Monthly Reflection – September 2014
Dear all, I hope this month’s reflection finds you well?
Sorry seems to be the hardest word.
The Parable of the Unmerciful Servant
Then Peter came to Jesus and asked, “Lord, how many times shall I forgive my brother or sister who sins against me- Up to seven times?” Jesus answered, “I tell you, not seven times, but seventy-seven times.
“Therefore, the kingdom of heaven is like a king who wanted to settle accounts with his servants. As he began the settlement, a man who owed him ten thousand bags of gold[h] was brought to him. Since he was not able to pay, the master ordered that he and his wife and his children and all that he had be sold to repay the debt. “At this the servant fell on his knees before him. ‘Be patient with me,’ he begged, ‘and I will pay back everything.’ The servant’s master took pity on him, cancelled the debt and let him go. “But when that servant went out, he found one of his fellow servants who owed him a hundred silver coins.[i] He grabbed him and began to choke him. ‘Pay back what you owe me!’ he demanded. “His fellow servant fell to his knees and begged him, ‘Be patient with me, and I will pay it back.’ “But he refused. Instead, he went off and had the man thrown into prison until he could pay the debt. When the other servants saw what had happened, they were outraged and went and told their master everything that had happened. “Then the master called the servant in. ‘You wicked servant,’ he said, ‘I cancelled all that debt of yours because you begged me to. 33 Shouldn’t you have had mercy on your fellow servant just as I had on you?’ In anger his master handed him over to the jailers to be tortured, until he should pay back all he owed. “This is how my heavenly Father will treat each of you unless you forgive your brother or sister from your heart.”
Matthew 18: 21-35.
In recent weeks and months I have encountered instances where good friends of mine have been hurt or betrayed by people that they trusted or relied- whether it is friends or family. I have over the years suffered and caused hurt to those around me and I know that ‘sorry’ can truly be the hardest word to say and the hardest word to hear. Earlier this year I read a book by Robin Oake called ‘Father Forgive’ which centres around Robin’s very public forgiveness of the man who stabbed his son Stephen Oake QGM to death during a Special Branch operation in Manchester. The question Robin poses is a difficult one ‘How do we forgive the unforgivable?’ It is well worth a read!
The phrase “forgive and forget” is not found in the Bible. However, there are numerous scriptures commanding us to “forgive one another” (Matthew 6:14; Ephesians 4:32). A Christian who does not forgive can reap bitterness and the loss of eternal rewards (Hebrews 12:14-15; 2 John 1:8). Forgiveness is a decision of the will. Since God commands us to forgive, we must make a conscious choice to forgive. This frees the forgiving one from the past. The offender may not desire forgiveness and may not change (Matthew 5:44). Ideally, the offender will seek reconciliation, but if not, the one wronged should still make known his decision to forgive.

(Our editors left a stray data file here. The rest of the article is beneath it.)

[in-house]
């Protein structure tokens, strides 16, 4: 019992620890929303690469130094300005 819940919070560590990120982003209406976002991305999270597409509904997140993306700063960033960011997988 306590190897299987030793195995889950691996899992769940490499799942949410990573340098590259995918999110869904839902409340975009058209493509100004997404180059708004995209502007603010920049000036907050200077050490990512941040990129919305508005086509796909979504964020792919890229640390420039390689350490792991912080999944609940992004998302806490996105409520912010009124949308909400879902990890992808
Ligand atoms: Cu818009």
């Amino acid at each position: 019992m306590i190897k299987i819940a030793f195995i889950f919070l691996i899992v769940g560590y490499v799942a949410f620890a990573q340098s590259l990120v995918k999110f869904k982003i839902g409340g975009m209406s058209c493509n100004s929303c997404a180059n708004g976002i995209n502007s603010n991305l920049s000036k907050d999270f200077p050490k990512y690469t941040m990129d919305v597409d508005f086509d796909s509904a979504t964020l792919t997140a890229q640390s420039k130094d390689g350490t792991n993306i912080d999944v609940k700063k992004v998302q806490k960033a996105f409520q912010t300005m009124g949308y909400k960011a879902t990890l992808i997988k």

In one sense, it is impossible to truly forget sins that have been committed against us. We cannot selectively “delete” events from our memory- we simply do not have that ability! The Bible states that God does not “remember” our wickedness (Hebrews 8:12). God is all-knowing; he knows that we have “sinned and fall short of the glory of God” (Romans 3:23). However, having forgiven us, he treats us as if the sin had not occurred. If we belong to Him through faith in Christ, God does not hold our sins against us. In that sense we must try our best to “forgive and forget when we in turn are ‘wronged’.” If we forgive someone, we must act as if that sin had never occurred. We remember the sin, but we live as if we did not remember it. Ephesians 4:32 tells us, “Be kind and compassionate to one another, forgiving each other, just as in Christ God forgave you”.
The hard thing is that often forgiveness does not lead to reconciliation; however without forgiveness and the willingness to say sorry I can guarantee that there will be only more pain and hurt!
Paul tells us in Romans 12:21 (NIV), “Don’t be overcome by evil, but overcome evil with good.” There’s a lot of evil in this world. You don’t overcome it by criticizing it. You overcome it with good.
In many of the conflicts going on around the world and in political divides in our own nation we see that the differences that people have are deep rooted in generations of mistrust and polarised opinions where it is easier to fight each other than to forgive! In fiction we also see stories where very often the reason for the feud is never mentioned – Romeo and Juliet for example- ‘Two households, both alike in dignity (In fair Verona, where we lay our scene), From ancient grudge break to new mutiny’
To hold a grudge and to not forgive only leads to more pain- when we choose to forgive we are not only doing what Jesus taught us to do but we are setting ourselves free!
So be wise and don’t expect to forget when things hurt us- but we can and must forgive!
Dear Lord, help us to have truly forgiving Hearts. Help us to remember that the ultimate act of forgiveness was made freely when you gave your life for us even though we don’t deserve it. Help us to recognise when we need to say sorry and Lord where we have suffered pain help us to move past it.